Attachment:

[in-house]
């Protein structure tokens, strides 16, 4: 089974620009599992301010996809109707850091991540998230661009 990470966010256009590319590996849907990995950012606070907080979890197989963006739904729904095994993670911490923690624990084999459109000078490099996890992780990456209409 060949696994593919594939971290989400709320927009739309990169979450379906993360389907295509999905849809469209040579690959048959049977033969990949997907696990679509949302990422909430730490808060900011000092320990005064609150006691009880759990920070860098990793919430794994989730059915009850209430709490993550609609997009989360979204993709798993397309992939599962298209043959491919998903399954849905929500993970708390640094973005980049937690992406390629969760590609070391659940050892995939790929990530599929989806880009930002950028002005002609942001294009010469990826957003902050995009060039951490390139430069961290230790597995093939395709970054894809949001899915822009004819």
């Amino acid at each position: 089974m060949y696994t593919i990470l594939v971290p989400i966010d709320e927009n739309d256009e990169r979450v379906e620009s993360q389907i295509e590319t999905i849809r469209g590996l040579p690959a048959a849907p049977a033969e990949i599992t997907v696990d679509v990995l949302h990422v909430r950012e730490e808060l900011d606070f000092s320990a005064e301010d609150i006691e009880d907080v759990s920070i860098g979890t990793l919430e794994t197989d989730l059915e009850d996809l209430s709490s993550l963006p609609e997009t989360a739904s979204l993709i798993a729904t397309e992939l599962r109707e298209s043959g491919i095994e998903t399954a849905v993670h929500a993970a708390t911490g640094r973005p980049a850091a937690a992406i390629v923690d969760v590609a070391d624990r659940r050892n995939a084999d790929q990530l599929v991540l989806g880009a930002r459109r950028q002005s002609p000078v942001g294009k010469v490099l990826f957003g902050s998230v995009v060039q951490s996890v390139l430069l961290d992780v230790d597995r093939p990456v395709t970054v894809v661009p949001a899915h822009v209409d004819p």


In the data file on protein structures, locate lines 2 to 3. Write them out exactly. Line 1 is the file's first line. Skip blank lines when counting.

């Protein structure tokens, strides 16, 4: 089974620009599992301010996809109707850091991540998230661009 990470966010256009590319590996849907990995950012606070907080979890197989963006739904729904095994993670911490923690624990084999459109000078490099996890992780990456209409 060949696994593919594939971290989400709320927009739309990169979450379906993360389907295509999905849809469209040579690959048959049977033969990949997907696990679509949302990422909430730490808060900011000092320990005064609150006691009880759990920070860098990793919430794994989730059915009850209430709490993550609609997009989360979204993709798993397309992939599962298209043959491919998903399954849905929500993970708390640094973005980049937690992406390629969760590609070391659940050892995939790929990530599929989806880009930002950028002005002609942001294009010469990826957003902050995009060039951490390139430069961290230790597995093939395709970054894809949001899915822009004819």
């Amino acid at each position: 089974m060949y696994t593919i990470l594939v971290p989400i966010d709320e927009n739309d256009e990169r979450v379906e620009s993360q389907i295509e590319t999905i849809r469209g590996l040579p690959a048959a849907p049977a033969e990949i599992t997907v696990d679509v990995l949302h990422v909430r950012e730490e808060l900011d606070f000092s320990a005064e301010d609150i006691e009880d907080v759990s920070i860098g979890t990793l919430e794994t197989d989730l059915e009850d996809l209430s709490s993550l963006p609609e997009t989360a739904s979204l993709i798993a729904t397309e992939l599962r109707e298209s043959g491919i095994e998903t399954a849905v993670h929500a993970a708390t911490g640094r973005p980049a850091a937690a992406i390629v923690d969760v590609a070391d624990r659940r050892n995939a084999d790929q990530l599929v991540l989806g880009a930002r459109r950028q002005s002609p000078v942001g294009k010469v490099l990826f957003g902050s998230v995009v060039q951490s996890v390139l430069l961290d992780v230790d597995r093939p990456v395709t970054v894809v661009p949001a899915h822009v209409d004819p």